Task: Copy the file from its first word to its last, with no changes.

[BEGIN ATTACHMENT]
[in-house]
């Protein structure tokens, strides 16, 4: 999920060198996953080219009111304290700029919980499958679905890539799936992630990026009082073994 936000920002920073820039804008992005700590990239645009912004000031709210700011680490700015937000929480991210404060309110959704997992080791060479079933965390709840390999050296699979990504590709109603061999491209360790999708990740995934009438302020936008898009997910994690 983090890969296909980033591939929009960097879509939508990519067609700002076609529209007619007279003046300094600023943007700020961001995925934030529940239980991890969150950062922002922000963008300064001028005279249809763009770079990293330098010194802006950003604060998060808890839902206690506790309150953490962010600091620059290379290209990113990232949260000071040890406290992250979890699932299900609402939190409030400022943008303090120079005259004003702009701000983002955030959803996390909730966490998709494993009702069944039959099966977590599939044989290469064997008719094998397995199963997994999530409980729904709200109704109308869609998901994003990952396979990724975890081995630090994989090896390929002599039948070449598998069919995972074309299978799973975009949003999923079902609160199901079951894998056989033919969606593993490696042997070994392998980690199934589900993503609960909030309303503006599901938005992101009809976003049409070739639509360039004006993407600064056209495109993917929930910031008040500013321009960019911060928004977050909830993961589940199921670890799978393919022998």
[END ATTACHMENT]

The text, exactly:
[in-house]
């Protein structure tokens, strides 16, 4: 999920060198996953080219009111304290700029919980499958679905890539799936992630990026009082073994 936000920002920073820039804008992005700590990239645009912004000031709210700011680490700015937000929480991210404060309110959704997992080791060479079933965390709840390999050296699979990504590709109603061999491209360790999708990740995934009438302020936008898009997910994690 983090890969296909980033591939929009960097879509939508990519067609700002076609529209007619007279003046300094600023943007700020961001995925934030529940239980991890969150950062922002922000963008300064001028005279249809763009770079990293330098010194802006950003604060998060808890839902206690506790309150953490962010600091620059290379290209990113990232949260000071040890406290992250979890699932299900609402939190409030400022943008303090120079005259004003702009701000983002955030959803996390909730966490998709494993009702069944039959099966977590599939044989290469064997008719094998397995199963997994999530409980729904709200109704109308869609998901994003990952396979990724975890081995630090994989090896390929002599039948070449598998069919995972074309299978799973975009949003999923079902609160199901079951894998056989033919969606593993490696042997070994392998980690199934589900993503609960909030309303503006599901938005992101009809976003049409070739639509360039004006993407600064056209495109993917929930910031008040500013321009960019911060928004977050909830993961589940199921670890799978393919022998």